A guide to help lazy people make a difference
I’ve always wanted to improve my life and the lives of those around me. However, laziness always cuts into my efforts. It doesn’t appear that a blanket of lazy coats me to most. 60 hour work weeks are the norm, plus hobbies on top of that. There is a problem though.
Add something to that schedule and it just doesn’t happen. Outside of working, hobbies, and exercise my energy level seems to drop dramatically. If the setting isn’t a gym or work, the inner driving motor in my brain slams on the brakes.
- You need a volunteer to help the community with something? Probably won’t be me.
- Attend a charity event? If it involves me getting in a car and going somewhere; not gonna happen.
- Work at a soup kitchen for the needy? Soup requires too much elbow grease, can’t help you there.
This laziness seems to build a wall in front of the general good I could be doing.
I began to think, “What could a lazy bastard like me do to make the world a better place and improve my life? Oh, and by the way, it shouldn’t take more than 30 seconds or I probably won’t get off my ass and do it.”
The answer to my question was a big bowl of nothing. It was actually less than nothing because the idea instantly slipped my mind a minute afterwards and my brain moved on.
A Crazy Story About Surviving Suicide
The second his hands left the bridge, Kevin Hines knew he made the biggest mistake in his life, literally. He didn’t want to die. He fell at 75 miles an hour towards the water and hit with terrible crash.
He broke multiple vertebrate in his back and couldn’t feel his legs. Miraculously his spine didn’t sever and he could still use his arms. He kept pulling with his arms and managed to bob up in down in the harbor while swallowing sea water.
A woman on the bridge just happened to see him go over the side. She also just happened to have a friend in the Coast Guard. She called him and a boat arrived quickly and pulled Kevin out of the water before hypothermia set in.
The man pulling Kevin out of the water told him he was a miracle. The Coast Guard member told Kevin they’d fished 56 dead bodies of jumpers out of the water and one live one. Kevin was that one.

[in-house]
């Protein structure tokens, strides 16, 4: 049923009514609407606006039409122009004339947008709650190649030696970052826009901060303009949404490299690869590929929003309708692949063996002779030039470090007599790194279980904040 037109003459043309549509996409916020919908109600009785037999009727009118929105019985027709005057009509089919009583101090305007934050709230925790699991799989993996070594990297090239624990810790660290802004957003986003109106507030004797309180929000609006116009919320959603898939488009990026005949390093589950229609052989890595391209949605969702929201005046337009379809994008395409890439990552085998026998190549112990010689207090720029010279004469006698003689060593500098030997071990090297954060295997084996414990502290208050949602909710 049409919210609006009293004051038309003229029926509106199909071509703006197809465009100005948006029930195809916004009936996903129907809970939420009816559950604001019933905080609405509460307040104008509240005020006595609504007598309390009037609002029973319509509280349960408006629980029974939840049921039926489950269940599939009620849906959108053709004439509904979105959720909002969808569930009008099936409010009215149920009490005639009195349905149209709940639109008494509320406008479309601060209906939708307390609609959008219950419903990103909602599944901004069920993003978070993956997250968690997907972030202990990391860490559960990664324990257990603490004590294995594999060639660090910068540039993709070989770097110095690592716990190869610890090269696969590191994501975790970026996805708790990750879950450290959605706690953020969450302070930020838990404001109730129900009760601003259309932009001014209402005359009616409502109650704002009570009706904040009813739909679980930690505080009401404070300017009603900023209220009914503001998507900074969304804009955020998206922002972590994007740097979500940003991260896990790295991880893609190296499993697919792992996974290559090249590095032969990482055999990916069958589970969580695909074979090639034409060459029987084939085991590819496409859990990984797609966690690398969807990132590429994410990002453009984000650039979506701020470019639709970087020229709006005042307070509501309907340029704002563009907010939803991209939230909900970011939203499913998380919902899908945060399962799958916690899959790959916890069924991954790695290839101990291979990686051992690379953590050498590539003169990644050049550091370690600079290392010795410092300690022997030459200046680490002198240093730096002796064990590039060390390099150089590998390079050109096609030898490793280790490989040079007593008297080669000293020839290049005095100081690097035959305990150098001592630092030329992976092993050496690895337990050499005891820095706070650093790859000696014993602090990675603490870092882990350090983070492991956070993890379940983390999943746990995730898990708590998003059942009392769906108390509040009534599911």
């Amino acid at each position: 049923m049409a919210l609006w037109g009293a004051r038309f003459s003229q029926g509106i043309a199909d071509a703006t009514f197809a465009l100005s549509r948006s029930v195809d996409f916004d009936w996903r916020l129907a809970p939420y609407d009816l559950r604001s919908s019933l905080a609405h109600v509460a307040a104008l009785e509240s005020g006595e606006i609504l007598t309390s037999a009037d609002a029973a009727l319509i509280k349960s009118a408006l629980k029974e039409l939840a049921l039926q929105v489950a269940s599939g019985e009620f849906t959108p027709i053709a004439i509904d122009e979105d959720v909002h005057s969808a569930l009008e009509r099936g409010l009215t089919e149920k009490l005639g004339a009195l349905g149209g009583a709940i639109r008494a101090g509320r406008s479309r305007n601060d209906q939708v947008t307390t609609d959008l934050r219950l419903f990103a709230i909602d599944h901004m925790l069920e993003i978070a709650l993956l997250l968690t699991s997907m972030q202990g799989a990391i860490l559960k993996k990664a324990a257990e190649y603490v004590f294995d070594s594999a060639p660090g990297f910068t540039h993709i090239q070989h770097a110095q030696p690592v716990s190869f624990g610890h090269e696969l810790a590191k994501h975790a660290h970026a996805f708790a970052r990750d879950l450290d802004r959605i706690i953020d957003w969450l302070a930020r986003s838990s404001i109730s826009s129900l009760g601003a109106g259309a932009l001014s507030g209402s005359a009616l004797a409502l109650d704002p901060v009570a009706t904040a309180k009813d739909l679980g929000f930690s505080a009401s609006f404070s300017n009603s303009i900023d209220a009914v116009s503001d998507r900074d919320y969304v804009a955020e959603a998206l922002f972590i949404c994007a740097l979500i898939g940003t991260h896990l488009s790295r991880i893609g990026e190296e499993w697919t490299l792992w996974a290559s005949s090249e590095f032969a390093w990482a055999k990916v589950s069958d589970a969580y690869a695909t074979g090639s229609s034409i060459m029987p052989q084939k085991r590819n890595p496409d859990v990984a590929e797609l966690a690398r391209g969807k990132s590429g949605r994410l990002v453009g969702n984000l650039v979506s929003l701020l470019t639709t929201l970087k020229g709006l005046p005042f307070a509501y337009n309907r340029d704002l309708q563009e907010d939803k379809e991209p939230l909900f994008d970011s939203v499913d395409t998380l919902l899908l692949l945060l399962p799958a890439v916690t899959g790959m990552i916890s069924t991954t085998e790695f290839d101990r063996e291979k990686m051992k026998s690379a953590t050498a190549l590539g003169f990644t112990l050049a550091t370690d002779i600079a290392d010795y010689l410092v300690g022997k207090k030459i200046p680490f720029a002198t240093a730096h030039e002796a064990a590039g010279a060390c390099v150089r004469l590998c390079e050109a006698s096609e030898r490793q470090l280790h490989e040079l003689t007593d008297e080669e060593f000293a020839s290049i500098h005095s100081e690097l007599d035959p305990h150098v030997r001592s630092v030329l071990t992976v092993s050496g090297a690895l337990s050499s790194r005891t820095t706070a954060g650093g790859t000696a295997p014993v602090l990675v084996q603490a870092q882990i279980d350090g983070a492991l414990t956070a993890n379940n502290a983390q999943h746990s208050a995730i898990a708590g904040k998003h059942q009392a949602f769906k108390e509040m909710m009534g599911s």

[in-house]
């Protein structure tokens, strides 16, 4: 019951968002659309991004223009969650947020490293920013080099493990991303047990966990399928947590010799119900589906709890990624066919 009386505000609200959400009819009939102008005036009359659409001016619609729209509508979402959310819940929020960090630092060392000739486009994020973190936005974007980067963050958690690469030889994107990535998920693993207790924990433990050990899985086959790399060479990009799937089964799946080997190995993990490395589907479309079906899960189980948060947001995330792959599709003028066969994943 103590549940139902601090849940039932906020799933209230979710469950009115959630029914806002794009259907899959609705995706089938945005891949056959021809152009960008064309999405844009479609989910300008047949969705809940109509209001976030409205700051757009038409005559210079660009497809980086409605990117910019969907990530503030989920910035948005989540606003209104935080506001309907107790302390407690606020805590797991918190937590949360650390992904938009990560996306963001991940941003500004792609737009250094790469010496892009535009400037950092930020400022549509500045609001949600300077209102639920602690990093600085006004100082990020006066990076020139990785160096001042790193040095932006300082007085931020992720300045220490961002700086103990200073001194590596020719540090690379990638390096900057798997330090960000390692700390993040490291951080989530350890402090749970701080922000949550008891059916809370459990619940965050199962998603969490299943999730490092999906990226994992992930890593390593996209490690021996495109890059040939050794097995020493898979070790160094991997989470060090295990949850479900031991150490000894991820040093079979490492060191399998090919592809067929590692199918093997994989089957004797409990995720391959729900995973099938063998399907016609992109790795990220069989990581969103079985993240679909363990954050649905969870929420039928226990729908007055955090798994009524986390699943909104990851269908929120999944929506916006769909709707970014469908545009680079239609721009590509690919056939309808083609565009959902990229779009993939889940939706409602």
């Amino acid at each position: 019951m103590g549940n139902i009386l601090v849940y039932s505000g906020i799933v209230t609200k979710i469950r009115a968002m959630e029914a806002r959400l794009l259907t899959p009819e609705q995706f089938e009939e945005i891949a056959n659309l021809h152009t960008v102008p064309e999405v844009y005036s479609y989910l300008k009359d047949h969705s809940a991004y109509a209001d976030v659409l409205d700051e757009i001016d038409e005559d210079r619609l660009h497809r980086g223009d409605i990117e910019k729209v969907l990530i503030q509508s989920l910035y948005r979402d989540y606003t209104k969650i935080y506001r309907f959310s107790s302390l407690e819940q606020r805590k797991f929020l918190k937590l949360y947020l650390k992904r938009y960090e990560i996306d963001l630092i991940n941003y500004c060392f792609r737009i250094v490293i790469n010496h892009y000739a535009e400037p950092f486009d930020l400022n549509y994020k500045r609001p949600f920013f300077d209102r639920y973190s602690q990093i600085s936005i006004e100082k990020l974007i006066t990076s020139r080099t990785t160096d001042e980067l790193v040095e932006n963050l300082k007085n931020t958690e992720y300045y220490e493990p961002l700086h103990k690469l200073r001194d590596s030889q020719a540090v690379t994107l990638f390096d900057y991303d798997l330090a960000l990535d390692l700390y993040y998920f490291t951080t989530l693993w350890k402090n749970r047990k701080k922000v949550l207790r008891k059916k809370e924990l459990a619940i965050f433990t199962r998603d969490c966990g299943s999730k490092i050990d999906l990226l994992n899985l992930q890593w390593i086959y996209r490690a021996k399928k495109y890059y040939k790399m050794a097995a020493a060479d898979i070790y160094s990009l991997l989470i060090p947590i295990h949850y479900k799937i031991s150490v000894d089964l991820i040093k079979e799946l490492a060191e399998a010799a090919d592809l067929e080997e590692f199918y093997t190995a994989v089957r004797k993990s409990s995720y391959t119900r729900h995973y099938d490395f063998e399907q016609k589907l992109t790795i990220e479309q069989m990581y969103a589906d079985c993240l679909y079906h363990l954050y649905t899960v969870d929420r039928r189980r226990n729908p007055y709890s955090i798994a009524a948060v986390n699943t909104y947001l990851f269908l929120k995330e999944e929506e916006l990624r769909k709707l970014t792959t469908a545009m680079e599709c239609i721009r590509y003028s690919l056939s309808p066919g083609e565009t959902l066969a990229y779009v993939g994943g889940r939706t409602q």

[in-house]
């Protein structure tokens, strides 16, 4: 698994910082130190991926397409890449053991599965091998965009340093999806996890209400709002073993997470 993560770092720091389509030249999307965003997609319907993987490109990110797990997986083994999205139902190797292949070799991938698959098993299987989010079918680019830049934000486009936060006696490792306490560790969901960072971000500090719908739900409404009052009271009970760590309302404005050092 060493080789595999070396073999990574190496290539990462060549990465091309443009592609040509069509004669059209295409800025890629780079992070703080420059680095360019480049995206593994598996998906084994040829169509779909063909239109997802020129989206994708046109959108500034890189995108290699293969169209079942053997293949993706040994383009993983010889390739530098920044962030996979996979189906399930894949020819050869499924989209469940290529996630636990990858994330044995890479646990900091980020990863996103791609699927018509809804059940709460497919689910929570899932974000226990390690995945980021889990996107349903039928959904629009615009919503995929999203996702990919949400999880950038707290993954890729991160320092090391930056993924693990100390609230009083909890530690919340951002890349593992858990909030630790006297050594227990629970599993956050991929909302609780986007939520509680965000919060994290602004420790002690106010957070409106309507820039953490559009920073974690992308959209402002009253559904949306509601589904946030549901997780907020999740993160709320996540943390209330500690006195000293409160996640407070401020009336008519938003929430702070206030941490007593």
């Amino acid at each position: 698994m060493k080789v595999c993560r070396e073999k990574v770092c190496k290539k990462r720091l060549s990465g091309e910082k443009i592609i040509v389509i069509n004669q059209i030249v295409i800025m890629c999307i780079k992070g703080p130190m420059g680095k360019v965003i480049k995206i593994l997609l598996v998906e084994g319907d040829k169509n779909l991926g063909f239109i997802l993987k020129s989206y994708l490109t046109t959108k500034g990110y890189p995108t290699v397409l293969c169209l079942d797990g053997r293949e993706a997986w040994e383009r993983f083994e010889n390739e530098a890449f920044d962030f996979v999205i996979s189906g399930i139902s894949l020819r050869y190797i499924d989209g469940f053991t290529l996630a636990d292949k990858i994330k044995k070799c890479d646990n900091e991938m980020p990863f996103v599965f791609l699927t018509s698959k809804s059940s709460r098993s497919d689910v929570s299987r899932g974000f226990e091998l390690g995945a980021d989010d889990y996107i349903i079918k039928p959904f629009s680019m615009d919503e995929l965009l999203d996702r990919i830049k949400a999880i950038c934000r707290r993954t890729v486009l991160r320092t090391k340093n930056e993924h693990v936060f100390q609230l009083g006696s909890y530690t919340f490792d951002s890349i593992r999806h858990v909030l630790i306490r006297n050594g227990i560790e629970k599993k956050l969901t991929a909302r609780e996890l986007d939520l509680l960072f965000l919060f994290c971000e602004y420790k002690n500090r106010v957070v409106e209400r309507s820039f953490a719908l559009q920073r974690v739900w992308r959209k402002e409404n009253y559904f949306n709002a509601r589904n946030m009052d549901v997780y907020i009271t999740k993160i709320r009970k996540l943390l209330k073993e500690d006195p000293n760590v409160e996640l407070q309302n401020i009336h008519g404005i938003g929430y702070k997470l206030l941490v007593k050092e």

The story is fantastic. It’s impossible to listen to that story and NOT get moved. But moved to what? The thing that really got me was the beginning of the story that was left out.
On his way to the Golden Gate Bridge, Kevin decided he would jump if nobody helped him on the way there. On the long trip Kevin looked distraught, visibly cried, and even talked out loud to himself.
Although he sat on a crowded bus and passed countless people on his trek, nobody said a kind word to him. He was alone despite being surrounded by people wherever he went.
A woman even asked him to take a picture of her on the bridge, not noticing the look on his face or the tears in his eyes. This confirmed everything the voices in his head were saying to him. He was worthless. There was no point to living. He would go on to jump.
What would it have taken to stop that? Maybe a hello? Are you okay? Even just looking into his eyes, making eye contact, and giving a smile?
What would that have taken….30 seconds?
A Ridiculous Idea
It would have only taken 30 seconds. That thought kept bouncing around in my head over and over.
Just 30 seconds.
What if there are more Kevins walking around out there? People just waiting for some kind of recognition that they deserve to exist. Even if they’re not on the level of Kevin, but still in similar pain. How much could that 30 seconds do for them?